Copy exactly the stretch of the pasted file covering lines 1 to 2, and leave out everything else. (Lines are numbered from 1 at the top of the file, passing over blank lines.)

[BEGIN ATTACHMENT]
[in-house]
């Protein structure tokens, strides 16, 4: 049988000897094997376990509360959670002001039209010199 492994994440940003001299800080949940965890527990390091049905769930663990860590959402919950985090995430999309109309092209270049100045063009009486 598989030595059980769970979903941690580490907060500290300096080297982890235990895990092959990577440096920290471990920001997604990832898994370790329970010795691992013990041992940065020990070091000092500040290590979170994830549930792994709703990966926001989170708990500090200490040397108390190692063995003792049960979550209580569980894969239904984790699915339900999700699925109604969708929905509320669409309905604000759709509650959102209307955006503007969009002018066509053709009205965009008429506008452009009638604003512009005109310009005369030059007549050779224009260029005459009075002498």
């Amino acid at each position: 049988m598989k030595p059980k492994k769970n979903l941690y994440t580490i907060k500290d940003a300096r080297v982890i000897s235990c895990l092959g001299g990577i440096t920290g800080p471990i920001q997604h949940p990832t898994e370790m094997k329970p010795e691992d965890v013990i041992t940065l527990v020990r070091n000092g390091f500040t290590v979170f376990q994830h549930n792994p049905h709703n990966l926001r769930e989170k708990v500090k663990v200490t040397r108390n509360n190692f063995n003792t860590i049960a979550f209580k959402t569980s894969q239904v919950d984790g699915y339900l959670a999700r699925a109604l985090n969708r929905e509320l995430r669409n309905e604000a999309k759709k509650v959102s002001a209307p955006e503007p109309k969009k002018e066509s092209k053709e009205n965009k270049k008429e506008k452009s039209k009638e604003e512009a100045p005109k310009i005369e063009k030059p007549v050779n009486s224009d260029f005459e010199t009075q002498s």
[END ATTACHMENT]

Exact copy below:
[in-house]
């Protein structure tokens, strides 16, 4: 049988000897094997376990509360959670002001039209010199 492994994440940003001299800080949940965890527990390091049905769930663990860590959402919950985090995430999309109309092209270049100045063009009486 598989030595059980769970979903941690580490907060500290300096080297982890235990895990092959990577440096920290471990920001997604990832898994370790329970010795691992013990041992940065020990070091000092500040290590979170994830549930792994709703990966926001989170708990500090200490040397108390190692063995003792049960979550209580569980894969239904984790699915339900999700699925109604969708929905509320669409309905604000759709509650959102209307955006503007969009002018066509053709009205965009008429506008452009009638604003512009005109310009005369030059007549050779224009260029005459009075002498």